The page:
In “Riding Places,” a stunning watercolor by Elizabeth Colomba, a well-dressed Black woman stares authoritatively from the canvas while appearing completely in control of the galloping horse beside her. Colomba said she wanted to present a counter image of a Black person in a period era, rather than the oft-depicted subservient character.
And in a case of life imitating art, Webb herself is carving out her own space at PAFA, the nation’s first art school and museum.
Webb is PAFA’s first African American fulltime staffer with the curator title. However, she carefully notes that a leap to labeling her PAFA’s first African American curator is complicated.
“I think the question of curatorial ‘firsts’ can be fraught in this generation of art museums,” she said. “Being the first African American staff member to have curatorial responsibilities and a curator title isn’t necessarily the same thing as being the first African American or person of color to curate an exhibition for that institution.” Many museums hire guest curators, or they are part of a larger team but not in a lead position.
Still, Webb acknowledged the inequities in representation. “You can name the high profile African American curators, which is telling,” she said. “When we’re not having a conversation about a person of color [as a curator] then we know we’ve made some progress.”
Webb began her art career at the African American Museum in Philadelphia (AAMP) and said that historically Black-led institutions do not get enough credit for “providing a huge pipeline of talent. They are doing the kind of early career development work that larger institutions either don’t do well or are not evenly distributing the work,” Webb said.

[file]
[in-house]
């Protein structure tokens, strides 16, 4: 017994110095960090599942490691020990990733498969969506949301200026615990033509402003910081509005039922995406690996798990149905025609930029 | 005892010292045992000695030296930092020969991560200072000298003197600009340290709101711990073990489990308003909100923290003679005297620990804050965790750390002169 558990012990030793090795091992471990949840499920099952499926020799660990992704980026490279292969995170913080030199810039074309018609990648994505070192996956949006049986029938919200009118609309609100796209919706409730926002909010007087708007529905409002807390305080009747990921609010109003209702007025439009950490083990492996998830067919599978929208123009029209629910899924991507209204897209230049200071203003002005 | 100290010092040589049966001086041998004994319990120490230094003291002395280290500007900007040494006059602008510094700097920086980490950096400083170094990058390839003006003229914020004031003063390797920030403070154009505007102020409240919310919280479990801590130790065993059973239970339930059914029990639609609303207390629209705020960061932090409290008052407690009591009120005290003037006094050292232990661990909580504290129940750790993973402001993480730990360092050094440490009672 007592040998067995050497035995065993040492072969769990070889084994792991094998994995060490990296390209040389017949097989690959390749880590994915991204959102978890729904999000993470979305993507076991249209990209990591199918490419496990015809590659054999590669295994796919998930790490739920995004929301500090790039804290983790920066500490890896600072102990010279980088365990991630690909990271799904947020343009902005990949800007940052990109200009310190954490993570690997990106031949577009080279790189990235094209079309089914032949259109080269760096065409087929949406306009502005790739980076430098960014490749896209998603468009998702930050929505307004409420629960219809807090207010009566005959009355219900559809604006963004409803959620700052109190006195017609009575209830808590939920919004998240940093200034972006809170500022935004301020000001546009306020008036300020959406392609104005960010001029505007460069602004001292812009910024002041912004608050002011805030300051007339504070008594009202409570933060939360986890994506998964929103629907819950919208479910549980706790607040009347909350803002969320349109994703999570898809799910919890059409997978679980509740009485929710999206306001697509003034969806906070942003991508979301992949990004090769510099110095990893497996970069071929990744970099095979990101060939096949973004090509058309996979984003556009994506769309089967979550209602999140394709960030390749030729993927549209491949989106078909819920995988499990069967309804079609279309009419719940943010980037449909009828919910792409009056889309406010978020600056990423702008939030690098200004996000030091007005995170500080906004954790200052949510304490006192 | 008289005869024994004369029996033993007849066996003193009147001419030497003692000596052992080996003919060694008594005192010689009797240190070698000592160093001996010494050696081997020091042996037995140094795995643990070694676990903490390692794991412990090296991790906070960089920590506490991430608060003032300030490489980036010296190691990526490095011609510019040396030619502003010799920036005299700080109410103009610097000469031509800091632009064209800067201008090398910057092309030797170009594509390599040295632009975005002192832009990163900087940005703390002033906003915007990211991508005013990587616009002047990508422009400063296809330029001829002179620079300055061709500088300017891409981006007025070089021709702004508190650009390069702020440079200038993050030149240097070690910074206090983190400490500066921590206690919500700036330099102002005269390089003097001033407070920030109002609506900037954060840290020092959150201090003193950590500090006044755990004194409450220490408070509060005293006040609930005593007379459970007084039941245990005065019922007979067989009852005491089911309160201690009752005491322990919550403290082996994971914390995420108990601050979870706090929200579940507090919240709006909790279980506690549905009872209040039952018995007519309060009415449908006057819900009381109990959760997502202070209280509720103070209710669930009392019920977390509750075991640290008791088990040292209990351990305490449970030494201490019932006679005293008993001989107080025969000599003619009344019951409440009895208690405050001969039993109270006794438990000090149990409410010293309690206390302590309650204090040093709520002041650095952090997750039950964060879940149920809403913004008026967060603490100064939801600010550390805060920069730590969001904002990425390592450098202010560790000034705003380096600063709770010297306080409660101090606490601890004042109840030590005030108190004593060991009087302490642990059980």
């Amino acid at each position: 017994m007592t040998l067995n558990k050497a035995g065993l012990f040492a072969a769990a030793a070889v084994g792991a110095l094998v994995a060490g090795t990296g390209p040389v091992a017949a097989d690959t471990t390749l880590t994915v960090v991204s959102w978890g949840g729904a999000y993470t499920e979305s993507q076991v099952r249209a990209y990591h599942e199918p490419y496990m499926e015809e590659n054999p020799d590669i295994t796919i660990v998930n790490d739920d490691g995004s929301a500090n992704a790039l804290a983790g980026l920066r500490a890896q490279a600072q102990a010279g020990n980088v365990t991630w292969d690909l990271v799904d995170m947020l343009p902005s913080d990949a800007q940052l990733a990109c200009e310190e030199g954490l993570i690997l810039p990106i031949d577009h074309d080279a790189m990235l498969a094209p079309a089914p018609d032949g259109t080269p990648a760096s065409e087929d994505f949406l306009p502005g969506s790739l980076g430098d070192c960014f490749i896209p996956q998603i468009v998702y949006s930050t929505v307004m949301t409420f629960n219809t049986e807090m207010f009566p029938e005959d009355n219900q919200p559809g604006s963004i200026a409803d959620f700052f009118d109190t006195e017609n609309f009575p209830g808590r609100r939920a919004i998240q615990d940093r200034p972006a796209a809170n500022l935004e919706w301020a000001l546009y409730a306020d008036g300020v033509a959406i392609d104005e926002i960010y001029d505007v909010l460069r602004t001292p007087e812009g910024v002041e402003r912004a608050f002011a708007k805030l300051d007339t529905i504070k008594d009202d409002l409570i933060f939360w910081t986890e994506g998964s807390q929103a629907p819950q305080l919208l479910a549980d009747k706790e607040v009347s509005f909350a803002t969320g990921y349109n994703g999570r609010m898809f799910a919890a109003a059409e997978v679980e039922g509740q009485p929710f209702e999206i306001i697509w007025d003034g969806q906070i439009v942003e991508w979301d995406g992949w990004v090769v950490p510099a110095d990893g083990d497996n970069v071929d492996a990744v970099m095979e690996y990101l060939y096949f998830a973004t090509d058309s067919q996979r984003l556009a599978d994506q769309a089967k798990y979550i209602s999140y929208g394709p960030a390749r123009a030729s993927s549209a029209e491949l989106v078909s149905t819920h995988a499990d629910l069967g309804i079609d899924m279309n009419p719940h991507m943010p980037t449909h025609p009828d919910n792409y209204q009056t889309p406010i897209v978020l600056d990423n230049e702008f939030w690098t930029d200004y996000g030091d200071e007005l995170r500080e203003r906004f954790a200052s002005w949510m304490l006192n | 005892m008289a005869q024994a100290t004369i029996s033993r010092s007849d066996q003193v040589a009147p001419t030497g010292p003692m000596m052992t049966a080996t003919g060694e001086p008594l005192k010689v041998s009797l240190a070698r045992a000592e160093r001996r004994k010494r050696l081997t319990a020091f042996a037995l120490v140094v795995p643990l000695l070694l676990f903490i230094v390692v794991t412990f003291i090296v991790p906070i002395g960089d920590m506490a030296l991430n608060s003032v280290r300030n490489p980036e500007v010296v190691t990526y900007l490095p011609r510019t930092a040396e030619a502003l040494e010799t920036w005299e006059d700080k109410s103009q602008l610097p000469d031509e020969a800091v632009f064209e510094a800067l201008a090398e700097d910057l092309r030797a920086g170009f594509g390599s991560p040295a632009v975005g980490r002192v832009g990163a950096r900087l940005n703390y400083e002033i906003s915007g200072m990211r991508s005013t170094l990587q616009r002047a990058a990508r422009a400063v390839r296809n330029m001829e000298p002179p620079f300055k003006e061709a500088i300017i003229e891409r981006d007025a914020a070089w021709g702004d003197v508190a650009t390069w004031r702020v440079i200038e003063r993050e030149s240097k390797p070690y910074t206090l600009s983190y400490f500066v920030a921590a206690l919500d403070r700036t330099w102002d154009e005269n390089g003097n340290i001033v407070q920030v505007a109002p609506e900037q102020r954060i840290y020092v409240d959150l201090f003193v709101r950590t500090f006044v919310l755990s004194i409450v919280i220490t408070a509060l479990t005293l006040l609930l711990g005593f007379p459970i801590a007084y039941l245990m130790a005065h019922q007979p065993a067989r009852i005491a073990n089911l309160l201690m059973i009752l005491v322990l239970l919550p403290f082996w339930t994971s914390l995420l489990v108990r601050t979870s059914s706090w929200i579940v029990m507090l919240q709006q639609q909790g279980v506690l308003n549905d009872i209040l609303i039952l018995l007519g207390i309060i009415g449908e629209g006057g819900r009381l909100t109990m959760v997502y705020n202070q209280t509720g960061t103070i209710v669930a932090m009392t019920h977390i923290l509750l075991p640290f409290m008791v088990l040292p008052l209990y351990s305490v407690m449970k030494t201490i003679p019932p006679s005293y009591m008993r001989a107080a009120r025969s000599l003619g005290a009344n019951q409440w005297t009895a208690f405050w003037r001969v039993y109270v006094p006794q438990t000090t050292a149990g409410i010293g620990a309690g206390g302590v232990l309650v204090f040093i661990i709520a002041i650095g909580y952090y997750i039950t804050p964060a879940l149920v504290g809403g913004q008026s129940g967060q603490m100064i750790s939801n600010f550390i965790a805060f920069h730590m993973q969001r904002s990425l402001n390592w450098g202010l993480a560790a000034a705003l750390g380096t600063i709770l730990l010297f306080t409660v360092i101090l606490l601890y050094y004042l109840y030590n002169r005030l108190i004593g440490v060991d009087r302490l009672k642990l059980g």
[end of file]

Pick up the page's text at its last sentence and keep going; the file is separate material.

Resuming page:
Webb said she is motivated by her work to research, teach, and write about underrepresented stories. Of the 59 artists in the exhibit, 18 are women of color.
“I love telling a history that hasn’t been told and all the spaces of marginality,” Webb said. “There are a lot of possibilities in doing this work now in this moment of correction.“
Anne McCollum is another woman making history at PAFA — as the first woman board chair in the museum’s 216-year history.
But McCollum acknowledged other firsts for women at PAFA that date back to the 1800s. In 1895, May Howard Jackson, was the first African American to receive a PAFA scholarship, and Cecelia Beaux became the first fulltime female professor as well as the first woman artist featured in PAFA’s permanent collection.
“We believe that an accurate telling of the history of American art needs to be fully reflective of our community,” McCollum said. “PAFA ranks first among 26 major American art institutions in the percentage of museum acquisitions [of] female artists over the past decade. More than 58% of PAFA’s permanent collection acquisitions during this time have been art created by women versus a national average of around 11%.”
As for Webb, she is currently curator of nearly 300 sculptures by John Rhoden, an African American sculptor whose public art is on display on the campuses of major institutions across the country. His sculpture, “Nesaika,” was installed at the entrance of the AMMP in the 1970s.
Taking Space is on exhibit through September 19, 2021.-30-